For early risers, the most-awkward-time-of-year must be either a) the morning of New Year’s Eve or b) the morning of one’s birthday. On other days you may go about your business—toasting your bread and buttering it, unfurling the newspaper, steeping and re-steeping tea leaves ad infinitum—but on these particular mornings the regular joys of these rituals are diminished by the glaring facts-of-the-matter: that not only are you alone (which—face it—is true even if you are one half of a loving, committed relationship), but you are also growing old.
The thing about New Years is this: If you are anything like me, you wake up belligerent, bent on denying the day any sort of special treatment, because the Gregorian year is just a dumb unit developed by somebody (Gregory?) to manipulate us into watching our lives fly by. Who cares about year-end lists! Who cares who you will or won’t kiss! Who cares!
But new years are cakewalks compared to birthday morns, when you feel—albeit selfishly and irrationally—that not only are you alone and growing old, but that you are the only one to be doing so. This is egocentric and obviously untrue, but it’s your birthday and if there is one thing you are allowed, it is to not make any sense. During younger, foolisher times you woke still full of Miller High Life, having slipped into the bar on the eve of your birth, fake ID undetected. But today your boobs look droopier! You can’t even enjoy Miller High Life anymore! (Tell yourself that at least you have grown wiser in this way.)
Hence the necessity of the “birthday breakfast tradition.” Last February, a dear friend and housemate celebrated the morning of his twenty-third with champagne and oysters. When I noticed him, before work, in his tiny, tattered bathrobe, he appeared to have successfully averted the apocryphal AM birthday despair. Though I can’t know for sure, I’m pretty positive there was no way he was thinking, “I am so old and alone.” Chances are, he was thinking something along the lines of, “Oysters are tasty,” or “Hey, cheers to me!”
Unless you’ve opted for the birthday Dunkin’ Donut (in which case, I robustly urge you to reconsider), selecting a birthday breakfast tradition is tricky business. There are lots of things to take into account: seasonal availability, for one. (Whereas my friend had the good fortune of being birthed in nippy times of chilly seas, yours truly entered the world during oyster-inappropriate climes.)
Another important thing is sustainability. At least for the next, oh, hundred plus years. Nothing endangered, guys! You wouldn’t want to implement a birthday breakfast of swordfish-eating, say, because what would become of you one swordfish-less year? It may also be wise to steer clear of specialty items: The components to your birthday breakfast tradition should be readily accessible, because who knows where the grand and exciting road of life will transport you five/ten/fifty years down the line? I surely don’t.
All else considered (Could I eat an entire melon? Is it possible to chew steak with dentures? Answers: no and basically no.), my own decision made itself: Seaweed soup.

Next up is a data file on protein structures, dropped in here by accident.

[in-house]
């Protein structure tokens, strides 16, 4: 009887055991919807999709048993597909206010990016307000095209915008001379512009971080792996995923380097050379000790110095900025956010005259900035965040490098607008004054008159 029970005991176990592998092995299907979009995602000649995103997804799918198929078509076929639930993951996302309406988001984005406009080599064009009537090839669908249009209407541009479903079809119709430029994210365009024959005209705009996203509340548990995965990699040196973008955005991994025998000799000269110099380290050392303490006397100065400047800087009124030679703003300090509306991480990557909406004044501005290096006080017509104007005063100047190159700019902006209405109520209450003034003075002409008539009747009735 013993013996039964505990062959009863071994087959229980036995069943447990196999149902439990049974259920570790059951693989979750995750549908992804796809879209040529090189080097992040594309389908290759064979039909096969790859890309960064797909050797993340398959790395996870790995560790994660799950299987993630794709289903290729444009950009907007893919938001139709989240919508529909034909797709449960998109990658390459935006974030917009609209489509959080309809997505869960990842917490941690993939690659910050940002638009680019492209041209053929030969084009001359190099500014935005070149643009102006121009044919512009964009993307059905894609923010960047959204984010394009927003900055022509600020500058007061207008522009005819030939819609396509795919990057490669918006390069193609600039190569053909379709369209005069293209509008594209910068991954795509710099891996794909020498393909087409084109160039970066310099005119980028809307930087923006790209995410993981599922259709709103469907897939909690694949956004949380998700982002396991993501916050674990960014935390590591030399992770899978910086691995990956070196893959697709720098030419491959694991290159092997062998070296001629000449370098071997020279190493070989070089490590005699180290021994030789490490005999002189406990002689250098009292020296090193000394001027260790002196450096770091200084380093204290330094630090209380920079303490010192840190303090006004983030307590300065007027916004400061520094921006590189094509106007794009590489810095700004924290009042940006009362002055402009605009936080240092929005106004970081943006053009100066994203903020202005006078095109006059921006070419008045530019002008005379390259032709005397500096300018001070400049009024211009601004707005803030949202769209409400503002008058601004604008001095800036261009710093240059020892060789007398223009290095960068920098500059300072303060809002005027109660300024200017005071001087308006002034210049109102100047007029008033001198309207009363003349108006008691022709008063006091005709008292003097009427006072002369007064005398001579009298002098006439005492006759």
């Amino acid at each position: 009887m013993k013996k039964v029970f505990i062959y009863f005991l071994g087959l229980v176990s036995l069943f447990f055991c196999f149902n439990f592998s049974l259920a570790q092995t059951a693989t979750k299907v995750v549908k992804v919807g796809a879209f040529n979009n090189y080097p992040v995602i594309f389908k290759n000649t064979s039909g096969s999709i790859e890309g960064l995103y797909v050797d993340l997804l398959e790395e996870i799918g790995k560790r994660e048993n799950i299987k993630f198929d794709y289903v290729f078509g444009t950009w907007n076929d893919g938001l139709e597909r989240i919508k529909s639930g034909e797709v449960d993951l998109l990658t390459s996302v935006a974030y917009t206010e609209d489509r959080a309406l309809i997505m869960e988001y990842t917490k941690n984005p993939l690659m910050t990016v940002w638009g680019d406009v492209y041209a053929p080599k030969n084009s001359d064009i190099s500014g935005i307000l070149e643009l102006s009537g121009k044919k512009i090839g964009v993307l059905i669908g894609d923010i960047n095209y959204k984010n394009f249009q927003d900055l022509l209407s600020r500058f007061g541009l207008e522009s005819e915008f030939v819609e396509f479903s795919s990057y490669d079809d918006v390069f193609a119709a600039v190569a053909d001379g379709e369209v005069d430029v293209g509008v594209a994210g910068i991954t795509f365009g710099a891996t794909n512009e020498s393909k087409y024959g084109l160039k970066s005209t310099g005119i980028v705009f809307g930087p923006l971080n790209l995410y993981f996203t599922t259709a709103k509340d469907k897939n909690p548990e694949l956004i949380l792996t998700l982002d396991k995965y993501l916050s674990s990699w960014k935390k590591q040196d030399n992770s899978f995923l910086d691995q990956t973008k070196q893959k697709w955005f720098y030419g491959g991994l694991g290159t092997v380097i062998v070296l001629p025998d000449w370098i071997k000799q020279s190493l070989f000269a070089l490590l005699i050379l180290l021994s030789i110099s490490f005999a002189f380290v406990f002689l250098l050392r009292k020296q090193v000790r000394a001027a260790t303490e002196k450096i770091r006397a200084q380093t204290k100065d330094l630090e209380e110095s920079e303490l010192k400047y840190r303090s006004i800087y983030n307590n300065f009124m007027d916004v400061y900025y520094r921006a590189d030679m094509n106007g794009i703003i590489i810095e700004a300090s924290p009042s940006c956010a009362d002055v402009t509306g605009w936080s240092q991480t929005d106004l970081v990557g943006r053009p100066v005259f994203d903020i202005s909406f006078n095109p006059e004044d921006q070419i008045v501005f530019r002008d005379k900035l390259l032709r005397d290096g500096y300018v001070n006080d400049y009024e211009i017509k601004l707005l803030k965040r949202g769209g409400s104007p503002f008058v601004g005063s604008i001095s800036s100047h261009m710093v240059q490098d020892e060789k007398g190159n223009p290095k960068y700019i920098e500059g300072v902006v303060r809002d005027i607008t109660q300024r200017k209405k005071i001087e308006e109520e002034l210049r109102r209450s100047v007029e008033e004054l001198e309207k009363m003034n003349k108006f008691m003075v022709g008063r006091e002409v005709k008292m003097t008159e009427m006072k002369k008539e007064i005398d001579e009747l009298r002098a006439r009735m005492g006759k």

According to Dr. Ben Kim of drbenkim.com, pregnant Korean women enjoy this soup. This soup is all about birth! It stimulates healthy milk production. Babies enjoy this soup. It supports “optimal brain function.” Truly, it is a soup for all—and for the ages. I am not Korean. I am neither pregnant nor a baby. Yet I enjoyed this soup. All twenty-three years of me. I will be making it again next year, and—God willing—for many July 9ths to come.
Birthday seaweed soup
A gentle yet compulsory warning: this soup is not a looker. It will never in one thousand birthdays grace the cover of Gourmet magazine. If you want to be technical, it looks kind of gross. It is slimy, and of the sea. If you think these are cons, guess again! Sipped in solitude, there is no pleasure more slippery or more delicious.
Editor’s Note: You can find the seaweed for the soup, the Korean pepper, and the ponzu at any Korean market (or probably any Asian market). You can also probably find them in the ethnic foods aisle of most cosmopolitan supermarkets, and almost certainly in most Whole Foods (ubiquitous as they are). Otherwise, as Rachel herself says: The internet is boundless.
4 cups water
1 tablespoon kosher salt
1 ½ tablespoons sugar
1/3 cups rice vinegar
3 cloves garlic, peeled and smushed slightly, but not chopped
½ tablespoon Korean red pepper
Handful of dried soup seaweed (this expands ridiculously)
Cucumber, cut into matchsticks
Bring the water to a boil and add the sugar to dissolve. Add the salt, garlic, red pepper, and vinegar. Let cool. Meanwhile, rehydrate the seaweed by submerging it in cold water for five to fifteen minutes. Once rehydrated, squeeze out the excess water and place in a bowl. Add a pinch of salt, a pinch of sugar, and a splash of vinegar, and massage into seaweed. Refrigerate the soup and the seaweed in separate containers. Once ready to serve, combine these, add the cucumber, and top with a sprinkling of sesame seeds. The soup is meant to be consumed cold, and thus ideal for summer birthdays.
(This recipe makes enough for one giant bowl, and leftovers. I think it actually gets better the more it sits in the fridge. If you have it, ponzu, a.k.a. citrus flavored soy sauce, can be a nice addition.)